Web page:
AB - The brain changes as we age and these changes are associated with functional deterioration and neurodegenerative disease. It is vital that we better understand individual differences in the brain ageing process; hence, techniques for making individualised predictions of brain ageing have been developed. We present evidence supporting the use of neuroimaging-based ‘brain age’ as a biomarker of an individual's brain health. Increasingly, research is showing how brain disease or poor physical health negatively impacts brain age. Importantly, recent evidence shows that having an ‘older’-appearing brain relates to advanced physiological and cognitive ageing and the risk of mortality. We discuss controversies surrounding brain age and highlight emerging trends such as the use of multimodality neuroimaging and the employment of ‘deep learning’ methods. Brain age can be predicted in individuals based on neuroimaging data using machine learning approaches to model trajectories of healthy brain ageing. The predicted brain age for a new individual can differ from his or her chronological age; this difference appears to reflect advanced or delayed brain ageing. Brain age has been shown to relate to cognitive ageing and multiple aspects of physiological ageing and to predict the risk of neurodegenerative diseases and mortality in older adults. Various diseases, including HIV, schizophrenia, and diabetes, have been shown to make the brain appear older. Further, brain age is being used to identify possible protective or deleterious factors for brain health as people age. Brain age is being actively developed to combine multiple measures of brain structure and function, capturing increasing amounts of detail on the ageing brain.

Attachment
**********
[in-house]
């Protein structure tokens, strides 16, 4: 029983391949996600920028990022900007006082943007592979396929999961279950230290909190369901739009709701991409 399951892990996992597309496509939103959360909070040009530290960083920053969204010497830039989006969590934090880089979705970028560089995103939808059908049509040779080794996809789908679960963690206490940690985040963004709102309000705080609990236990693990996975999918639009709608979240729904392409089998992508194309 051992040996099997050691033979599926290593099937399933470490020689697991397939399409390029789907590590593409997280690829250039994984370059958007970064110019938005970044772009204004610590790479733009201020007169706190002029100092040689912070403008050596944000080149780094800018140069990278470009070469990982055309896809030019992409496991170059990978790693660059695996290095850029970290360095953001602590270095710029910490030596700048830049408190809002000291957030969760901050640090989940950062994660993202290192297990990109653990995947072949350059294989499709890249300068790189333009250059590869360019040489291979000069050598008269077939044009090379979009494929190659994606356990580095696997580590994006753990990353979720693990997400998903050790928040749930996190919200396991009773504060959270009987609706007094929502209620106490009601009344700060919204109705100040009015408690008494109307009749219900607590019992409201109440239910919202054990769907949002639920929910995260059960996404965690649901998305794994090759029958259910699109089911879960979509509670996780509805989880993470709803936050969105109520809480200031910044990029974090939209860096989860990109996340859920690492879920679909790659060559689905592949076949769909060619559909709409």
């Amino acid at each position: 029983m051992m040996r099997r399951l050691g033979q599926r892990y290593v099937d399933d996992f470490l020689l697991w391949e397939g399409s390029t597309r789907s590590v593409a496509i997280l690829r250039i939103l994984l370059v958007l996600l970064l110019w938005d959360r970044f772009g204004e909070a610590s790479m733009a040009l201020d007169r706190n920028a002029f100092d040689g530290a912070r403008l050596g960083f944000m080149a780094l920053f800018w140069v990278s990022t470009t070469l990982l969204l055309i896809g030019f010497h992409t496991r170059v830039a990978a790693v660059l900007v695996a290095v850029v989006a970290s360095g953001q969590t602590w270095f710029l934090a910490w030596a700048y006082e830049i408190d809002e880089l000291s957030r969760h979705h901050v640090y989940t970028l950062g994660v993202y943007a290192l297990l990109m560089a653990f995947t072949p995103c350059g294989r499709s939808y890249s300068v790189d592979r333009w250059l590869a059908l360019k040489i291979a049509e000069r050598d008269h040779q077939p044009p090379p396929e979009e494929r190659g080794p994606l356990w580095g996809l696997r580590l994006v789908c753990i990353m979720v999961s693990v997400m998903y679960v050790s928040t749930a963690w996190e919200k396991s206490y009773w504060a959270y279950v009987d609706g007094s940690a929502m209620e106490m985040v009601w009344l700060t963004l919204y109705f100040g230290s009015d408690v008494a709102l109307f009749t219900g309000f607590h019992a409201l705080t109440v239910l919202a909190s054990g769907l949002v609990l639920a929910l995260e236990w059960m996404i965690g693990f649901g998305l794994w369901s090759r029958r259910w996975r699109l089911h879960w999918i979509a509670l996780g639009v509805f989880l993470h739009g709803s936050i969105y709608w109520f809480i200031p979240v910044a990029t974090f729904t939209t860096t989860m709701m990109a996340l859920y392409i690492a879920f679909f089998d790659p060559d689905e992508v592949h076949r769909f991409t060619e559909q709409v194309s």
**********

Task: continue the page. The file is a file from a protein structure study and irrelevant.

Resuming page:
KW - ageing biomarker

KW - brain ageing

KW - brain diseases

KW - machine learning

KW - neuroimaging

UR - http://www.scopus.com/inward/record.url?scp=85034704875&partnerID=8YFLogxK

U2 - 10.1016/j.tins.2017.10.001

DO - 10.1016/j.tins.2017.10.001

M3 - Review article

AN - SCOPUS:85034704875

VL - 40

SP - 681

EP - 690

JO - Trends in Neurosciences

JF - Trends in Neurosciences

SN - 0166-2236

IS - 12

ER -